Medical Design Blog

  1. Sitting Down With Synectic’s 2017 Summer Intern

    When people think of summer they think of hot days by the pool sipping cold drinks or a fun day with friends and family at the beach, but here at Synectic, summer signifies a new intern. Synectic’s highly sought after paid internship program is an excellent opportunity for young engineers to get valuable hands-on experience that will help them throughout their careers. After careful review of the many applicants, we chose Heather Stratica to intern with us this summer. Originally from New York, Heather is a Biomedical Engineering major, with a concentration in Biomedical Instrumentation, at Worchester Polytechnic Institute in Massachusetts. I had a chance to speak with Heather about why she chose to intern at Synectic and what her internship experience was like.

     

    Thank you for taking the time to speak with me today. I know all the projects here have kept you very busy the last few weeks. Starting off, let’s talk a little about your background. What made you pursue a career in engineering?

    HS: From a young age I noticed that I was naturally good at math and science and I really enjoyed those topics in school. Because of this, as I grew older, I began to take part in STEM and particularly women focused STEM programs to get a better understanding of what my options where in those fields. It didn’t take long before I realized I wanted to become an engineer and not just to design new things, but to have the general mindset of an engineer and have the ‘problem solver’ mentality. This mentality is something that has been useful in every aspect in my life and I’m glad to have chosen a path that has impacted me so positively.

    Heather, you’re originally from New York and go to school in Massachusetts, out of all the places you could have interned with, why did you choose Synectic?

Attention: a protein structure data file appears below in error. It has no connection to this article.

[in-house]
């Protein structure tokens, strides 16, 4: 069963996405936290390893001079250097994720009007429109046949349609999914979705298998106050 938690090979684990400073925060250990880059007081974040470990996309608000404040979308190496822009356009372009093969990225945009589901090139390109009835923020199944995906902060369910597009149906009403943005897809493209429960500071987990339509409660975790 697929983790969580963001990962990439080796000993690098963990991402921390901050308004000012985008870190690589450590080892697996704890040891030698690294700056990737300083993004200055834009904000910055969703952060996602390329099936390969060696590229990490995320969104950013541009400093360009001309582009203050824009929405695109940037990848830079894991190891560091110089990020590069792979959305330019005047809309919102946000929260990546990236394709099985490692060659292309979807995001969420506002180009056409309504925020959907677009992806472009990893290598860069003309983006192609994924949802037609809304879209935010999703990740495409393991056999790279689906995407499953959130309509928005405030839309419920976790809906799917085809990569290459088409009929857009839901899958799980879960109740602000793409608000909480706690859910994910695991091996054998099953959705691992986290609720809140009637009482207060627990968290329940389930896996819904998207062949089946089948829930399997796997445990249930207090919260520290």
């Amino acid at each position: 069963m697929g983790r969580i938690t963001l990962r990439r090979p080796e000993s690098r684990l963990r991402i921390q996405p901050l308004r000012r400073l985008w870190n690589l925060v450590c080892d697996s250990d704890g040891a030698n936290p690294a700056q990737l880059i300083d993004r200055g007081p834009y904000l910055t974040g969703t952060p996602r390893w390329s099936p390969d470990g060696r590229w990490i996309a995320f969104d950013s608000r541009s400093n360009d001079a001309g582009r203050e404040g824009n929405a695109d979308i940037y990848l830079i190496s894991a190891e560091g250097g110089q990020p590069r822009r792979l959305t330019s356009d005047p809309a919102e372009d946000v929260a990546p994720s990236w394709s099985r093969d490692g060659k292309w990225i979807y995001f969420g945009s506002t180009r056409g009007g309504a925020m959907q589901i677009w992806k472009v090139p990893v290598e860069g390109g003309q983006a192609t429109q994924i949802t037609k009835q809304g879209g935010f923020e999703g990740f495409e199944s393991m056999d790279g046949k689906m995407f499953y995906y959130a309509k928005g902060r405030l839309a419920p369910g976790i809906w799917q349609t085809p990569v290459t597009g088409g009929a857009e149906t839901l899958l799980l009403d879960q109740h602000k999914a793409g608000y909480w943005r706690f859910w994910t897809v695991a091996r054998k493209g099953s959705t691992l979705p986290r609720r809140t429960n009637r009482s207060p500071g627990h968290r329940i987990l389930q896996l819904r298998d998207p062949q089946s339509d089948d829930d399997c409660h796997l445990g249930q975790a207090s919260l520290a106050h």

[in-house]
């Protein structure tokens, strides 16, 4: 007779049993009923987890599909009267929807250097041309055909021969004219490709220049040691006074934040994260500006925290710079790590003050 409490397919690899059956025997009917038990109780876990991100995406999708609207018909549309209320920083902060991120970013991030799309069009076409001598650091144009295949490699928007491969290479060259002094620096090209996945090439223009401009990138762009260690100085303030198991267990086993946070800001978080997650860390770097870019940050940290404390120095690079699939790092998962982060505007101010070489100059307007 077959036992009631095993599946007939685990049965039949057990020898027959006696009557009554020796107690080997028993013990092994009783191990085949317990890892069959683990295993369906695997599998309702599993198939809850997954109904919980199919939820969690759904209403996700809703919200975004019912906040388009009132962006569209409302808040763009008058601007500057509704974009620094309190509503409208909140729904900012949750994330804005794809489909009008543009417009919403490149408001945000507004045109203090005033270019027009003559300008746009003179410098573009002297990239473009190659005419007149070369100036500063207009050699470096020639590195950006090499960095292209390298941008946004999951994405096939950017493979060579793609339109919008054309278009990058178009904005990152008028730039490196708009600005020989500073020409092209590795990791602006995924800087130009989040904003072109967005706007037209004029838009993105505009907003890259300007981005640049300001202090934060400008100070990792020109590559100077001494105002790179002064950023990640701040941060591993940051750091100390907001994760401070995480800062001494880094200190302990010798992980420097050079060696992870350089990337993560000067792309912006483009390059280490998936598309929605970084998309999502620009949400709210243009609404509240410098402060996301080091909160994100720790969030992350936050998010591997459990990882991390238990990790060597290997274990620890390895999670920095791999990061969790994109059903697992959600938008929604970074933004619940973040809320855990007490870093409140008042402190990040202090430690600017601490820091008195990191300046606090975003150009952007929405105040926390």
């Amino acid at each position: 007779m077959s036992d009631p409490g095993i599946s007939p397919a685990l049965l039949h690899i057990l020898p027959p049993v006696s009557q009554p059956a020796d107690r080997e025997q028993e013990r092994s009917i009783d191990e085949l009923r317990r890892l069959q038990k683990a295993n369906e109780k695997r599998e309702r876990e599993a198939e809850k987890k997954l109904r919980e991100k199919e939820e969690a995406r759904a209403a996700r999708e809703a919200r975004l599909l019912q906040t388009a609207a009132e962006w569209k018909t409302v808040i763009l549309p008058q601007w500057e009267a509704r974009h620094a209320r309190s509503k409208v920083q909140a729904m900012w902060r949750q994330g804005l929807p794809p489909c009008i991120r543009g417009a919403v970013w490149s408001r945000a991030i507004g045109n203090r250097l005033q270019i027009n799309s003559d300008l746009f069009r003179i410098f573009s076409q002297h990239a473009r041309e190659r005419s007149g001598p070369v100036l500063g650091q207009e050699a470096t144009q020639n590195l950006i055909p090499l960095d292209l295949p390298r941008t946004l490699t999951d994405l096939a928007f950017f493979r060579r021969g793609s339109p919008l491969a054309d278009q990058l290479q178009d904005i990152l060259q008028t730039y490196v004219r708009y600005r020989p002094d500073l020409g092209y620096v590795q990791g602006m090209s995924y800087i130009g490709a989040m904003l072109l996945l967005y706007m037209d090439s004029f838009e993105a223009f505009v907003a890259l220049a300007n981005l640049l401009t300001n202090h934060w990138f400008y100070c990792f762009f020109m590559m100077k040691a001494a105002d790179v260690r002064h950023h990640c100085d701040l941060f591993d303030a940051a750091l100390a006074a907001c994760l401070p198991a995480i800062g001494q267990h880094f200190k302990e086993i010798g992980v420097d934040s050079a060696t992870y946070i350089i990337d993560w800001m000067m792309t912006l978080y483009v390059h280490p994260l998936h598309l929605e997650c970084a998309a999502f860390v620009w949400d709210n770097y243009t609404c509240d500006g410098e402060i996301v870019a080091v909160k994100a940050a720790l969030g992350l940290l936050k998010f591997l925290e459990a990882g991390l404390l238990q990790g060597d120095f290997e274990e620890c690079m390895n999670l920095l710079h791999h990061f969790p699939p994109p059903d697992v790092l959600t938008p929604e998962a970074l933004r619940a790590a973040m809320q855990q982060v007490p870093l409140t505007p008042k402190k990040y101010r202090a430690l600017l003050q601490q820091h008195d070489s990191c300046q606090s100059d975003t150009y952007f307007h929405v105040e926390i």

HS: My concentration is in biomedical instrumentation and Synectic’s main focus for years has been medical devices. This is exactly what I want to work with after college so I reached out and learned about the internship program. I thought it would be a great way to learn about what medical device engineers do at a company like Synectic.

    We are so happy you were able to spend your summer working at Synectic. As you are preparing to go back to your final year in school, how has your time here advanced your knowledge? 

    HS: Most of my engineering education has come from a classroom setting, with some projects thrown in as we assess mechanical and biomedical designs. My time at Synectic allowed me to utilize what I learned in school, in a ‘real world’ setting. Since it’s a rather small company, I learned a lot about how a medical device company actually functions and not just from the engineer’s perspective. I also participated in pilot production of a major product allowing me to participate in the entire process from concept to production. To me, all of this is valuable knowledge that can’t be taught in a classroom, and I am glad Synectic gave me the opportunity to gain this experience.

    Heather, given your experience while working with us, would you consider coming back to work at Synectic full time?

    HS: Yes, I would love to come back to Synectic! It’s a great atmosphere to work in and the projects are plentiful and intriguing. You are required to think outside-the-box and challenge yourself daily. One of the best parts about working at Synectic is that you get to see the entire concept to production process. It’s great to see all your hard work pay off when the product goes to market.

    We would love to have you back at Synectic as well. One last question that I’m sure everyone reading this wants to know. Tell me something about yourself and what you like to do outside work and school?

    HS: I am a first generation American scholar, as both of my parents emigrated from Romania and worked very hard to get where they are today, instilling in me a very strong work ethic. I’m from Wappingers Falls, NY and came from a very small high school where I had about 30 people in my graduating class. I swam competitively for about 8 years and just retired that this spring, however, I teach swim lessons to share my passion with others.

     

  2. Announcing This Year’s MD&M East Raffle Winner!

    Synectic’s President Adam Lehman announces this year’s MD&M East Raffle Winner

    We want to thank everyone who participated in MD&M East this year and for everyone who visited Synectic’s booth this year. We had our best turnout this year and the show would not have been as successful without your support. We hope to see you all again at our booth next year.